By Liza Berger, Staff Writer
One of the most notable is Savvy Caregiver, which is in place
in 43 counties in Michigan. It is designed to increase caregiver
skills and confidence, create reliable and accessible networks
of support for caregivers, and increase access to supportive
services, according to Skowronski. The program consists of
approximately 12 hours of sessions that involve helping
caregivers to acknowledge the disease, develop emotional
tolerance, and take control. It also provides them with a
caregiver manual and educational CD-ROM.
Michigan has Savvy Caregiver trainings in several locations
within rural communities convenient for rural caregivers. The
program provides respite care (either in-home or out of home) so
caregivers can attend Savvy Caregiver. It also offers training
DVDs for caregivers who are not able to make it to in-person
Savvy Caregiver sessions.
Nevada also has a unique ADSSP project that applies to rural
caregivers. The purpose is to help caregivers provide care for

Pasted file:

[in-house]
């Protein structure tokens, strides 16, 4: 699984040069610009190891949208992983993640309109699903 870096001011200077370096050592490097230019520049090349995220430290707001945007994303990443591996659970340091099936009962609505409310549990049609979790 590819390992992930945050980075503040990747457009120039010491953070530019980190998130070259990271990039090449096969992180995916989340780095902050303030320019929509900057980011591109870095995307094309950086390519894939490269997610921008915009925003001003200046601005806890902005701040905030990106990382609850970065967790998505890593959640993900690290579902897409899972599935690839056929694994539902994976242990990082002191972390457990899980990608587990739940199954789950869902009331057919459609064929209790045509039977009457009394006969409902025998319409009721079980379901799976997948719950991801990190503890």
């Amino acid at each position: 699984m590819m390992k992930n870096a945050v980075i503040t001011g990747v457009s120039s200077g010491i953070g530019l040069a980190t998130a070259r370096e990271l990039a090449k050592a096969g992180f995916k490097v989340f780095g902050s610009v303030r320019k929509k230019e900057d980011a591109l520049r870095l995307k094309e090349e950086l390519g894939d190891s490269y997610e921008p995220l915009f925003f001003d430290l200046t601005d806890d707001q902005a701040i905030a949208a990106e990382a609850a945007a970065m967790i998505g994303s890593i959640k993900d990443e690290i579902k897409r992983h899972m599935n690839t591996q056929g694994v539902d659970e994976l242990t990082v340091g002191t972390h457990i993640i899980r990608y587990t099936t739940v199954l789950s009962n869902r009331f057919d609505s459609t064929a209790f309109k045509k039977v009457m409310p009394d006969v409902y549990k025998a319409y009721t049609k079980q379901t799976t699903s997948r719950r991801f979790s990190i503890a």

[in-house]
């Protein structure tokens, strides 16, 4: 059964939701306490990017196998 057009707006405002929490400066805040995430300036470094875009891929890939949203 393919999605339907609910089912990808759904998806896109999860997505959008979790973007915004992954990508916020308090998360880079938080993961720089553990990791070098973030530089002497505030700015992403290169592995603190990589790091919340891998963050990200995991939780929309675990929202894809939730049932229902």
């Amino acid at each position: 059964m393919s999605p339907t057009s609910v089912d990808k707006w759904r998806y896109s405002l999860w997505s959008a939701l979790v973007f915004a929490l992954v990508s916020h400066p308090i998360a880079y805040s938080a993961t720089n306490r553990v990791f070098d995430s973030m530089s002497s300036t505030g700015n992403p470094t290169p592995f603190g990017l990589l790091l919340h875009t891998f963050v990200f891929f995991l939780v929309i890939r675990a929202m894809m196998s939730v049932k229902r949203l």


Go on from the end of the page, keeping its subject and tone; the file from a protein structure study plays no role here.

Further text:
their loved ones in their homes through the use of telemedicine
technology. The state has developed an established network of
dementia telehealth care that works to provide diagnostic and
treatment services for Alzheimer’s disease in rural areas, as
well as provide supportive services for dementia caregivers.
“By statute, the ADSSP has always had an explicit focus on
reaching isolated populations impacted by Alzheimer’s disease,
including rural caregivers,” Skowronski said.
In recent years, ADSSP projects have worked to reach rural
caregivers through in various ways: remote communication
methods—such as telemedicine, the Internet, university extension
services, existing statewide high-speed broadband
videoconferencing systems, telephone-based support groups,
videotapes, and CDs; using and supporting existing community
resources—such as local Alzheimer’s Association chapters or home
service providers to help rural caregivers; and training and
support of rural outreach workers to identify and assist
caregivers of persons with dementia, she said.